Brannaman was a key inspiration for the character of Tom Booker in Nicholas Evans’s 1995 novel, The Horse Whisperer. He is part of a lineage of natural horsemanship practitioners in the United States, including Tom and Bill Dorrance and Ray Hunt.
But while the film adaptation of The Horse Whisperer might have brought the concept of natural horsemanship to a wide audience, the notion of a whisperer is not quite the right metaphor. Horsemanship, for the likes of Brannaman and other practitioners (such as Sascha and Sam Watson, who taught my horse and I in Western Australia, and figures such as Monty Roberts), is indeed about communicating softly with a horse. But it isn’t usually about verbal communication, and most importantly it requires careful groundwork on behalf of both rider and horse in order to open the channels of communication in the first place.
Buck follows Brannaman as he criss-crosses the United States, running four-day clinics and teaching riders and handlers how to establish communication with their horses. He is driven by his empathy with the animals he works with – and here the story comes back, as it so often does in this film, to the relationships between people.
Brannaman and his older brother grew up as a child trick-roping stars, on a ranch with a father who regularly drank and beat them. The figure of his father looms large over the film, for Brannaman says that his ability to empathise with frightened horses developed out of the abuse he suffered as a child – out of knowing what it’s like to fear for your life.
Brannaman has chosen a path very different to that of his father – a conscious decision that he talks about in the film. His path is one that eschews violence, force, negativity or even blame. He reminds his students regularly not to feel contempt or anger towards the horse, because the way the horse behaves is a reflection of its handler.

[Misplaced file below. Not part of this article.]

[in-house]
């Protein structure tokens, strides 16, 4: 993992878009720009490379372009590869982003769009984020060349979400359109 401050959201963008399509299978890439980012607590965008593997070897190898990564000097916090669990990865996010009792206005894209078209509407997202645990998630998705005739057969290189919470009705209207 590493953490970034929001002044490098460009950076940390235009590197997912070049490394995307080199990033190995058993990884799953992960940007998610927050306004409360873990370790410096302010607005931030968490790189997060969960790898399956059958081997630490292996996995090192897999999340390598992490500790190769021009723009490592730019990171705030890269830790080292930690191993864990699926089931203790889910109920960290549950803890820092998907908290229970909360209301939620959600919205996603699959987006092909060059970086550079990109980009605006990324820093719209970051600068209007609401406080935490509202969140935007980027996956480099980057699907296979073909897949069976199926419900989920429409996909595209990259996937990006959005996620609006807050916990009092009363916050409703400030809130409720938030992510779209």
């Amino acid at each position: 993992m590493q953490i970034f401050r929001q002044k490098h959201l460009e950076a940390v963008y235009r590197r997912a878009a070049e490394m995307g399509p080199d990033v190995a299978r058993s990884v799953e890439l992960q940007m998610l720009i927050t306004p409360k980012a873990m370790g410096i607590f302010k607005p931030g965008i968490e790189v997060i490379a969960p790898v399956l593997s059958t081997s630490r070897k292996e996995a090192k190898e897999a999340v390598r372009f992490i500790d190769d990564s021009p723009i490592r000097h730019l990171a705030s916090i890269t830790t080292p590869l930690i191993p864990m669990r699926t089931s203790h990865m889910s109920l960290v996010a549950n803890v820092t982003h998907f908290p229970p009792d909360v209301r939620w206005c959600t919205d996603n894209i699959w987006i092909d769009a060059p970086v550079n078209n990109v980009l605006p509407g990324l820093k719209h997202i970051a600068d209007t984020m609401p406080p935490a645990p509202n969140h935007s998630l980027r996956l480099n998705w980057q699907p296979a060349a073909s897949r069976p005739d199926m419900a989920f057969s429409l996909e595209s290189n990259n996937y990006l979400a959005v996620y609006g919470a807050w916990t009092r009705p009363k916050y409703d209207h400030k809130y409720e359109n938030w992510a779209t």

For a horse person, one of the most moving parts of the film is Brannaman’s insistence that your horse is a mirror to your soul. This is brought home most strongly by an intractable palomino that comes to one of Brannaman’s clinics towards the end of the film.
At first spoilt and then neglected by his owner, the horse is now aggressive and dangerous to all who come near him. I could not help but think of my own horse, remembering the graceful curve of his ears and the bob of his head from the hours and hours spent on his back, and wondering what his behaviour (hard to catch, sometimes naughty, usually full of beans) says about me.
There’s little doubt that this film will resonate with people who ride horses, and who understand what it feels like to achieve – or even to long for – synchronicity with your horse. At times like this, you need only to think and feel your intention, and the horse will pick it up instantly. As Brannaman reminds us in Buck, horses are sensitive enough to feel a mosquito on their rump in the middle of a windstorm, and so only the subtlest of signals are required from a rider once the channels of communication are open between horse and human.
Brannaman talks about how the horse’s body and the rider’s should be one – so that as a rider, the horse’s feet are your feet. This indeed is how he and his horses function together – there is no need for a visible sign from him for his horse to change direction or speed, or even to sidepass gracefully across a pasture: horse and rider seem to move and think as one body.
In spite of the specific subject of this film, it has much to appreciate even for those who aren’t ‘horsey’. Buck is beautifully shot, and Brannaman as a subject is both funny and humble. The lessons about respect and communication apply not only to horses, but to relationships between humans too.
Brannaman’s journey is pieced together in a manner that makes sense of the man and his motivations, brought together smoothly by director Cindy Meehl. It’s also a window into America that we rarely see – into a subculture held together by love for horses, and by a desire to build relationships between horses and humans that are based on respect, not fear.